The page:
Virtual Education can be defined as instruction in a learning environment where the teacher provides course content through course management applications, multimedia resources, the internet and video conferencing (Wikepedia 2011).
Triggered by the abysmal state of education in Pakistan, a small group of motivated individuals in Lahore decided to utilize virtual education as a way of addressing the teacher shortage in Pakistan as well as tapping into the experience of veteran teachers. VEFA aims to ‘generate educational resources to help make up for deficiencies in the schooling system’.
VEFA’s model is currently centered on approaching experienced teachers and getting their lectures on primary school subjects recorded through the Camtasia Studio software. Each lecture will cover a topic or part of a topic of the national curriculum and will be for a maximum duration of 20 minutes. The lectures will then be uploaded and made available online. Once the series of lecture is complete for classes I to 8, VEFA will play the lectures at Virtual Weekend Academies at select locations throughout Pakistan free of cost. The VEFA team is currently working on their first pilot in Lahore. During a Q&A with the TC-P team, VEFA founder Memoona Sajjad expressed great hopes for the project:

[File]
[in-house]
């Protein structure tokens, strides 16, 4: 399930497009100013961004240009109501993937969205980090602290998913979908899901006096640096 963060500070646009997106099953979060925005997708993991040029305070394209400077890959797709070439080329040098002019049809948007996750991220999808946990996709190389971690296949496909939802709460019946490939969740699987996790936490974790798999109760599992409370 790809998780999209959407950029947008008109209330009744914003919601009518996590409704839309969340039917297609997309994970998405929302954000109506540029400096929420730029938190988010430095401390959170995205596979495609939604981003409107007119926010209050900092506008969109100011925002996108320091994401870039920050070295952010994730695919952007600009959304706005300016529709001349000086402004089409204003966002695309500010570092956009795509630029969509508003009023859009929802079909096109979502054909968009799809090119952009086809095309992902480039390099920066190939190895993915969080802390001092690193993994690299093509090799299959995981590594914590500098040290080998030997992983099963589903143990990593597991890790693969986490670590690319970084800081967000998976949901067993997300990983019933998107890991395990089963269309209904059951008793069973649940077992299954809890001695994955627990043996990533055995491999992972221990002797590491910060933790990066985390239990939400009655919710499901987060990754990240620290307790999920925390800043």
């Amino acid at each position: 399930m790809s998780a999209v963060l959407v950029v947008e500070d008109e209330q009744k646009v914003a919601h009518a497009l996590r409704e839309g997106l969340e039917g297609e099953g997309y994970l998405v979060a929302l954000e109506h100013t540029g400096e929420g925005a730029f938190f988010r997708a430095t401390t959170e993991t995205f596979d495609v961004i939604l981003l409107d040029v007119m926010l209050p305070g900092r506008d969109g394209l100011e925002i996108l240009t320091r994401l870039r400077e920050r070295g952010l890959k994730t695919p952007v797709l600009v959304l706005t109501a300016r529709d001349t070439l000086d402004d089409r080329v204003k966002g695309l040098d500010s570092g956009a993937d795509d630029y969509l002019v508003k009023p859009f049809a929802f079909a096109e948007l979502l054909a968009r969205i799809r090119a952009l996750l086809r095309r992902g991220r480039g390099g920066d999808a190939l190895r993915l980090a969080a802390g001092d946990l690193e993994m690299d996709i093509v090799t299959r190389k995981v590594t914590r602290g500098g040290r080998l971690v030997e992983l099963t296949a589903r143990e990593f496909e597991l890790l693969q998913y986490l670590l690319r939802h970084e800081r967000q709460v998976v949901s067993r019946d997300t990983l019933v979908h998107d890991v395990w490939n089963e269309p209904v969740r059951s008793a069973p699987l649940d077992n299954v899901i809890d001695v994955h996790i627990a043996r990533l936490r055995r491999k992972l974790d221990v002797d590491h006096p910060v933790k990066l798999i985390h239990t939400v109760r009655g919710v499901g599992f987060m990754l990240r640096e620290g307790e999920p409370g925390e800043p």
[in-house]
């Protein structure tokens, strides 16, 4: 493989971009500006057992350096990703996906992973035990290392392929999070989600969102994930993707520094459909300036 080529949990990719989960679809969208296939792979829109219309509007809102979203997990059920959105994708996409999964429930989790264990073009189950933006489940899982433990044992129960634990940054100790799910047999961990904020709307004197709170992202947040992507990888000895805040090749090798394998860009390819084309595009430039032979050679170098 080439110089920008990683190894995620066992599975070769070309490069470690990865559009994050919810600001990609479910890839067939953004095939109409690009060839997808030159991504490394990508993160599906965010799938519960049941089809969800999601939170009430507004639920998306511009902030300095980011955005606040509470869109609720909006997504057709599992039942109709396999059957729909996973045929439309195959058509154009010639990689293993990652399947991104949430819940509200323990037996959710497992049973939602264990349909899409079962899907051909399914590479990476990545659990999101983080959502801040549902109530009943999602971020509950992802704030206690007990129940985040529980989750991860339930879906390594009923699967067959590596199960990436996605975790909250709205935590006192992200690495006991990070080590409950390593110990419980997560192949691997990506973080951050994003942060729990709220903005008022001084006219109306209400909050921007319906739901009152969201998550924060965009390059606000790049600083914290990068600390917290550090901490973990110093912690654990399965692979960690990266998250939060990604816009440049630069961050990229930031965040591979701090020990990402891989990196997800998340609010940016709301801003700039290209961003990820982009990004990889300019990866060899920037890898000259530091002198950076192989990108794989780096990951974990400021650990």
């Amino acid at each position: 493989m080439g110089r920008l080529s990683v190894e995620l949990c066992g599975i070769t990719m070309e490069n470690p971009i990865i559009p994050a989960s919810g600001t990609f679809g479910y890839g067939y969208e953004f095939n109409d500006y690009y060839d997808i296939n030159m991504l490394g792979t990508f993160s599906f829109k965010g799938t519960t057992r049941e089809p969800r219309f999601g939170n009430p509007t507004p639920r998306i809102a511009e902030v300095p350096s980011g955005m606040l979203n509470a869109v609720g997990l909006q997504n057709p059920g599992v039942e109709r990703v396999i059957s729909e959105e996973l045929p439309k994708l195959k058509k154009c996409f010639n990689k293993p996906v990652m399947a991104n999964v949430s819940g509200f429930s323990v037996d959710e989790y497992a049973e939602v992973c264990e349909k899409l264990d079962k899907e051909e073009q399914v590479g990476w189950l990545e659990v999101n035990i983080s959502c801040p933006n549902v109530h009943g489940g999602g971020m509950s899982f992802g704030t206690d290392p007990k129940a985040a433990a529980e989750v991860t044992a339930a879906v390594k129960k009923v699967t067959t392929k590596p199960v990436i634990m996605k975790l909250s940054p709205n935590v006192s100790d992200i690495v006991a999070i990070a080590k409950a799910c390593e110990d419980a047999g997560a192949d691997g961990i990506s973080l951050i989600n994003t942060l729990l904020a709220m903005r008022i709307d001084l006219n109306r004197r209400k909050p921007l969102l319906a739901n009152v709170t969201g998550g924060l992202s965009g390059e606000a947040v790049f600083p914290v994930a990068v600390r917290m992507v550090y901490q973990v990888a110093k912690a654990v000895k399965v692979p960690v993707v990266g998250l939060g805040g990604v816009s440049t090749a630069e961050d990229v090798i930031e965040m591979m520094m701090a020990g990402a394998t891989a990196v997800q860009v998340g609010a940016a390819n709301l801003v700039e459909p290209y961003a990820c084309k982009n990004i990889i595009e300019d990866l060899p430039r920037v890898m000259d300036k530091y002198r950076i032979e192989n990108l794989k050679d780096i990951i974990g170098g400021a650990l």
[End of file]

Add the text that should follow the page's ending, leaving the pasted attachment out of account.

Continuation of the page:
VEFA’s first MIRAS weekend academy is all set to be launched in July 2011 at Lahore inshallah. This pilot project shall be the first venture of its kind and the progress of our first batch of students will be monitored to assess the success of this work. We hope participating students will gain not only textbook knowledge but will develop a deeper awareness of relevant issues. VEFA aspires to develop among students a sound grasp over concepts, values and the application in the wider world, of the knowledge imparted to them.
VEFA’s target audience are students of grade 1 to 5 studying at public schools in rural or urban areas in Punjab. Their lectures are currently focused on Math and English however, VEFA is considering developing lectures on ethics and Iqbaliyat.
At the moment VEFA is mostly in its production stage. They hope to cover all topics from classes 1 to 5 by January 2012. However they have also identified two in-need schools in Lahore who have agreed to host VEFA lectures on weekends. Further Memoona is confident that online viewership for VEFA lectures will increase dramatically and they will reach their target audience of at least a thousand school children in five years.
The steadily growing use of technology in the field of education is definitely exciting. Just recently a TC-P commentator Muhammad Ansari informed us of a group of students in Karachi using video call technology to teach students about unconventional subjects in order to develop critical thinking. Projects such as these set an important precedent for public and private school teachers. It will be great if the Ministry of Education begins to pick on these trends and get public school administrators to start thinking on more innovative lines.
If you are interested in VEFA’s work, they are currently recruiting teachers and volunteers. For further information, please visit their website.